Impact Of Neonicotinoids On The Environment And Wildlife And Human Health

This feature is a continuation of an article by Dr Rosemary Mason and Palle Uhd Jepsen. Read on or go to beginning of the feature.

The health of the global environment is declining rapidly.

The general use of insecticides, herbicides and fungicides has caused widespread deterioration of the environment for pollinators over the last 60 years; this includes loss of wild plants on which they depend to complete their life cycles, loss of nesting places for bumble bees, loss of habitat and use of herbicides and insecticides in wild places for control of tree diseases.

The systemic neonicotinoids were introduced into the US in 1991 and into the UK in 1994. The percentage of UK cropland treated with neonicotinoids has gone from 0.65% in 1994, to 24.4% in 2008. But the biggest increases have occurred in the last 10 years, from 1 million acres in 2000, to 2.5 million acres in 2008 [62].

However, by 1994 in the US, it was evident that something more sinister was happening to the environment; in Europe and the UK the crises started later; between 2001 and 2005.

The use of neonicotinoid pesticides is associated with AIDS in Wildlife

Most ecologists had considered these infections as ‘novel’ but caused by very virulent pathogens.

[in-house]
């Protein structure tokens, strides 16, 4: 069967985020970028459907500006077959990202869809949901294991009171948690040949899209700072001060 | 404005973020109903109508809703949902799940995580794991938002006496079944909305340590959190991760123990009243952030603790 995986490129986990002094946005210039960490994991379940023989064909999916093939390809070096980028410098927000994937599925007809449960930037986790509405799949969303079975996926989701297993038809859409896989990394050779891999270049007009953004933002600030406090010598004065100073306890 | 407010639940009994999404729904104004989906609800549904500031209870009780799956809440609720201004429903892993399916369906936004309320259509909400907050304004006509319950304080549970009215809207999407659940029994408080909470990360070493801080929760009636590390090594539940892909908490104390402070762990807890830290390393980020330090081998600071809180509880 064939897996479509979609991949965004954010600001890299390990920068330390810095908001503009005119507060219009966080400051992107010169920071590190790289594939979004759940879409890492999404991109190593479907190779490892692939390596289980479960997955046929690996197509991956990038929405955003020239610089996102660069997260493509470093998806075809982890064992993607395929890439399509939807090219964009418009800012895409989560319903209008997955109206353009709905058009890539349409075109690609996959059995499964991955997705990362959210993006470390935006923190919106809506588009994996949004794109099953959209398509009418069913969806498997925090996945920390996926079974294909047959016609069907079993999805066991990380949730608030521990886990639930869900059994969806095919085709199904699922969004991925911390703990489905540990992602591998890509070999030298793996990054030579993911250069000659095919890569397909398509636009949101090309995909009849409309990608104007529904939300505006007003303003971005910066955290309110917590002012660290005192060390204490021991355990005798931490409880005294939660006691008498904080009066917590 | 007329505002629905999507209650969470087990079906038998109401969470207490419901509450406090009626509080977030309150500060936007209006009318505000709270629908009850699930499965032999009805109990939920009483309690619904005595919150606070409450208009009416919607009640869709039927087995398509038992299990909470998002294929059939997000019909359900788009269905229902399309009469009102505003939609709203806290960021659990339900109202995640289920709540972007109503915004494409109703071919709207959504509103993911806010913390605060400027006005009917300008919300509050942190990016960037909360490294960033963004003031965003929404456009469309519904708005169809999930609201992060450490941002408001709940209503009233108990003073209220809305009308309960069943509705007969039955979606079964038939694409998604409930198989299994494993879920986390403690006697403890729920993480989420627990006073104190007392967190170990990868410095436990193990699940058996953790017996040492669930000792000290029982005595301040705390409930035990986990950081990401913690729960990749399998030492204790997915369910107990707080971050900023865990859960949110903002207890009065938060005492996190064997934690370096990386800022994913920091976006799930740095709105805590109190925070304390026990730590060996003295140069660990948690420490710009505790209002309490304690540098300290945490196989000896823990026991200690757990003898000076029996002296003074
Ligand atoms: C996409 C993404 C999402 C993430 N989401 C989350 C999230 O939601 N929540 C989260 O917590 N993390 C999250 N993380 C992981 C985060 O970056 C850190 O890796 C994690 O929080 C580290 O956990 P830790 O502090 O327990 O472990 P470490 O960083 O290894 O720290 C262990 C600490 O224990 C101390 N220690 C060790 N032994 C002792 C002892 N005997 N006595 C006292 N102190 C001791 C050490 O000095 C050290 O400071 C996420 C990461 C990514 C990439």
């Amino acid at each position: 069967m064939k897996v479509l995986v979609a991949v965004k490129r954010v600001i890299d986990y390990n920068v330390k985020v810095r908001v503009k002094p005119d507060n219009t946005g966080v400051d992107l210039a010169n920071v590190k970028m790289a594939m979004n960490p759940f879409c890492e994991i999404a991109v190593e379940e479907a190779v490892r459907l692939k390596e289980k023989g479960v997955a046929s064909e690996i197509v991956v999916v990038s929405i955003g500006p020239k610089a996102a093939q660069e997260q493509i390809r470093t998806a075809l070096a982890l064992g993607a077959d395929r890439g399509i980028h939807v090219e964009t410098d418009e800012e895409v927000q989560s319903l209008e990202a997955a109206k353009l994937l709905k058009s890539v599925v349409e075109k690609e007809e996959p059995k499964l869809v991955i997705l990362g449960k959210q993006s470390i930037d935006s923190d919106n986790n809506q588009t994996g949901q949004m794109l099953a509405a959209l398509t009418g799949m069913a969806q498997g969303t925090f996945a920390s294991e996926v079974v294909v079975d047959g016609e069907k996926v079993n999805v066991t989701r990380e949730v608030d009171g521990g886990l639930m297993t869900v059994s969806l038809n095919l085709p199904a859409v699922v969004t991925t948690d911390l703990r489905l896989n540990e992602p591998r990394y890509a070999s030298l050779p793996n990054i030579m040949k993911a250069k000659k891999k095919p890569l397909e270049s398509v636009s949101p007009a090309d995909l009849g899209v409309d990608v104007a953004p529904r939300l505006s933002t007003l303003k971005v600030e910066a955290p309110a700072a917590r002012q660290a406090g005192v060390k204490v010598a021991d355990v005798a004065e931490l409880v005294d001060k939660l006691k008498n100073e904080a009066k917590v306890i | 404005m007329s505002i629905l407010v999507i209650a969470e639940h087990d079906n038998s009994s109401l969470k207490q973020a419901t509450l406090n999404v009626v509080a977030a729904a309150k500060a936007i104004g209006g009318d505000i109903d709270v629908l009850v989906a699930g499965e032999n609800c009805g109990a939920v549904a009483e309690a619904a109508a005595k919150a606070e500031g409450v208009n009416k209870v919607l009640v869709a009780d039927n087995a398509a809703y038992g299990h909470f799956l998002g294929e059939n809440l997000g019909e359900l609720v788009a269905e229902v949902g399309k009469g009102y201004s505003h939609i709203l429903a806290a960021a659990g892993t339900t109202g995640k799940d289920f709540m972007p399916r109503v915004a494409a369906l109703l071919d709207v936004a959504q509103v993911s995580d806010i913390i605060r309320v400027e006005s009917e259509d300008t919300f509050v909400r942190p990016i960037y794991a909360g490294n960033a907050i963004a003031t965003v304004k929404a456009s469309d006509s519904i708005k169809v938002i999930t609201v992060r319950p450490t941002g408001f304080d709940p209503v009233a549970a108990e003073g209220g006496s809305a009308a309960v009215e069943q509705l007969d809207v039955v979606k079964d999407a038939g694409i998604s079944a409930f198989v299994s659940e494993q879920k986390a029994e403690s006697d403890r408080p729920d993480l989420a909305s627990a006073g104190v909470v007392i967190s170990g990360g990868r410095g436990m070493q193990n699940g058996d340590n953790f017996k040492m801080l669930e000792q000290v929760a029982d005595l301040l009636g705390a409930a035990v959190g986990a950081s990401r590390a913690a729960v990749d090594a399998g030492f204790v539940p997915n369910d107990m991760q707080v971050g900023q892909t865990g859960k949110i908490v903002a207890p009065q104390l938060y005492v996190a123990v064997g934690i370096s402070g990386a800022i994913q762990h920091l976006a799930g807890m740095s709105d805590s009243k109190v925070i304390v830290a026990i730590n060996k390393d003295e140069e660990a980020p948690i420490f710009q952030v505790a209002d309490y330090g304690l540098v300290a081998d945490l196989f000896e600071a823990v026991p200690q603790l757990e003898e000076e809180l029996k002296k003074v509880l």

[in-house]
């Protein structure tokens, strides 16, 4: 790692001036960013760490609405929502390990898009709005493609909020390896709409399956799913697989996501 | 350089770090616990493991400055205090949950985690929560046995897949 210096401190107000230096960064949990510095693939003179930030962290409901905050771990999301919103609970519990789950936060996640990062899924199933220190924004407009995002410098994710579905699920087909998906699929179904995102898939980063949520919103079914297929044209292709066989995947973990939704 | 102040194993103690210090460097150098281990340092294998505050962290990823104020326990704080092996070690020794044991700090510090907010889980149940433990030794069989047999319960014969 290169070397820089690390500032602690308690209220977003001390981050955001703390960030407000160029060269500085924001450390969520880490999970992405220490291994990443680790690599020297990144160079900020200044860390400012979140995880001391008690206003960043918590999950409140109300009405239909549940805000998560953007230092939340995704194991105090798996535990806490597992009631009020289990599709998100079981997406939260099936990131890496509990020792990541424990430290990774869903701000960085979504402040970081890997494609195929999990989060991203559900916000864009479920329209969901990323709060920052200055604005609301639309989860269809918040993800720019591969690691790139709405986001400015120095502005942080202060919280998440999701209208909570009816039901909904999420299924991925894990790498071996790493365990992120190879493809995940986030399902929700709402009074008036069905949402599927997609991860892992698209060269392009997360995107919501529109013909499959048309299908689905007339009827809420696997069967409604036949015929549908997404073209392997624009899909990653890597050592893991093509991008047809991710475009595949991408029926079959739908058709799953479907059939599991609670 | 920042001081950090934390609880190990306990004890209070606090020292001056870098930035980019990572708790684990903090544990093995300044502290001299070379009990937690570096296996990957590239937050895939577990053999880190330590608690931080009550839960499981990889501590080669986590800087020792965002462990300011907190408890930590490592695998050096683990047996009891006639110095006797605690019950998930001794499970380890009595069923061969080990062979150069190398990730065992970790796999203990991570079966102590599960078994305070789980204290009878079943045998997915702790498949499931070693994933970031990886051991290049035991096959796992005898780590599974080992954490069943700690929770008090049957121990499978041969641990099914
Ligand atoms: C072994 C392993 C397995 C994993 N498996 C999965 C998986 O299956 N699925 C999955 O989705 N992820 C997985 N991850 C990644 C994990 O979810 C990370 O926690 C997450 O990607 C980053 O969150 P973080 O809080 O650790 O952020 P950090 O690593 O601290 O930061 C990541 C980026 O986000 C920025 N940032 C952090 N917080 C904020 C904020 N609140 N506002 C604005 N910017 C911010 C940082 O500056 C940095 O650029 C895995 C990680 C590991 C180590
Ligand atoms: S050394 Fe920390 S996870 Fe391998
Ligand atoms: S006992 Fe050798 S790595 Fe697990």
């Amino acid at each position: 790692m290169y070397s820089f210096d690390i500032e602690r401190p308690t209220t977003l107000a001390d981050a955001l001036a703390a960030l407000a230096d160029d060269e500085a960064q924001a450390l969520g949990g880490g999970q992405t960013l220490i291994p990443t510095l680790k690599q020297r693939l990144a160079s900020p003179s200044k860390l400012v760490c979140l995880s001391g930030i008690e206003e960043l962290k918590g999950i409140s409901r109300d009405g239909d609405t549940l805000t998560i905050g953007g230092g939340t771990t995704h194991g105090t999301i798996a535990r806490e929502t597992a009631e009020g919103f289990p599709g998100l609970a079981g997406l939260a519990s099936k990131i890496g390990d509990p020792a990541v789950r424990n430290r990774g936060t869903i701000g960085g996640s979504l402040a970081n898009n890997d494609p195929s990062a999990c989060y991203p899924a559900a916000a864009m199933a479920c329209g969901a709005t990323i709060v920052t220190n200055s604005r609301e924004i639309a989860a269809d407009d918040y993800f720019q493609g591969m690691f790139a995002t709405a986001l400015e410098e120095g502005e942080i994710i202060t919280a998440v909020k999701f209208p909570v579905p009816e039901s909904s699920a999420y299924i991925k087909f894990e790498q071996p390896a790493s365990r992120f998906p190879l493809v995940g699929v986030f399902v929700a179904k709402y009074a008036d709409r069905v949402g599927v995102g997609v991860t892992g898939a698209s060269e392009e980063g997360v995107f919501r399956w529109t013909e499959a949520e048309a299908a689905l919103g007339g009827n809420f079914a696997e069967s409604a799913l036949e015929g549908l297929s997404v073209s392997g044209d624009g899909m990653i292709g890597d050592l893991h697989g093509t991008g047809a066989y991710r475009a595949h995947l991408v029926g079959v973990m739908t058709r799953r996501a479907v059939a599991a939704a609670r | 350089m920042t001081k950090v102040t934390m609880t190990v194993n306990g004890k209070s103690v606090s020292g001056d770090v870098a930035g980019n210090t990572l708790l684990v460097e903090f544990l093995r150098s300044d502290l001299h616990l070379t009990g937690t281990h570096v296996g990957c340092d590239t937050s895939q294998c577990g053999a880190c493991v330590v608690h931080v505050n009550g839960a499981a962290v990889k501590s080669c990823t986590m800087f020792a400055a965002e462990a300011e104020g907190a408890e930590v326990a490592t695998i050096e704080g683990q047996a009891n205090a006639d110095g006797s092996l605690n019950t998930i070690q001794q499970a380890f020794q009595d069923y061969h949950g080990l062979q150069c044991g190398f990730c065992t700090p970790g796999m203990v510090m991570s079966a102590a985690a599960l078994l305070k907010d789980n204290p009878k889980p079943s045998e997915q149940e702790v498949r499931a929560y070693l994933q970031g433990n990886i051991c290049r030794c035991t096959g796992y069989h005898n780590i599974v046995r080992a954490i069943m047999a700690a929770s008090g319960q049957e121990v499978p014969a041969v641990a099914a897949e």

However, Vredenburg (2010) and colleagues, in their excellent study of pathogen spread through three lake basins during large-scale amphibian population extinctions (2004-6) in California’s Sierra Nevada, provided us with the probable key to the problem [20].

They stated that epidemiological theory suggests that “pathogens will not cause host extinctions because the pathogen should fade out when the host population is driven below some threshold density”.

Although until recently there had been doubts about the importance of disease in driving global amphibian declines, these ecologists said that this theory had now been overcome by “weight of evidence”.

Four papers from different parts of the world were quoted in which precisely the same “exception to the rule” (i.e. total extinction of the host species) had occurred.

In 1998, 2006, 2007 and 2008 infections in amphibians had led to rapid declines and in some cases extinction. This suggested to us that the problem lay not with the virulence of the pathogen, but with the state of immunity of the host species. This has been confirmed by the registration document.

In addition the document went on to say: The fate and disposition of clothianidin in the environment suggest a compound that is a systemic insecticide that is persistent and mobile, stable to hydrolysis, and has potential to leach into ground water, as well as run-off to surface waters. 

This part was confirmed in 2008 when the California Department of Chemical Regulation gave notice of: Decision to initiate re-evaluation of chemicals in the Nitroguanidine insecticide class of neonicotinoids, following studies by their own scientists.

“Where imidacloprid was applied to the soil, no significant decline in residue levels was observed in any of the studies, even in studies where residues were tested at 540 days after treatment.” On page 3 of the California Notice 2009-02: “DPR plans to work closely with the USEPA’s OPP throughout the re-evaluation process.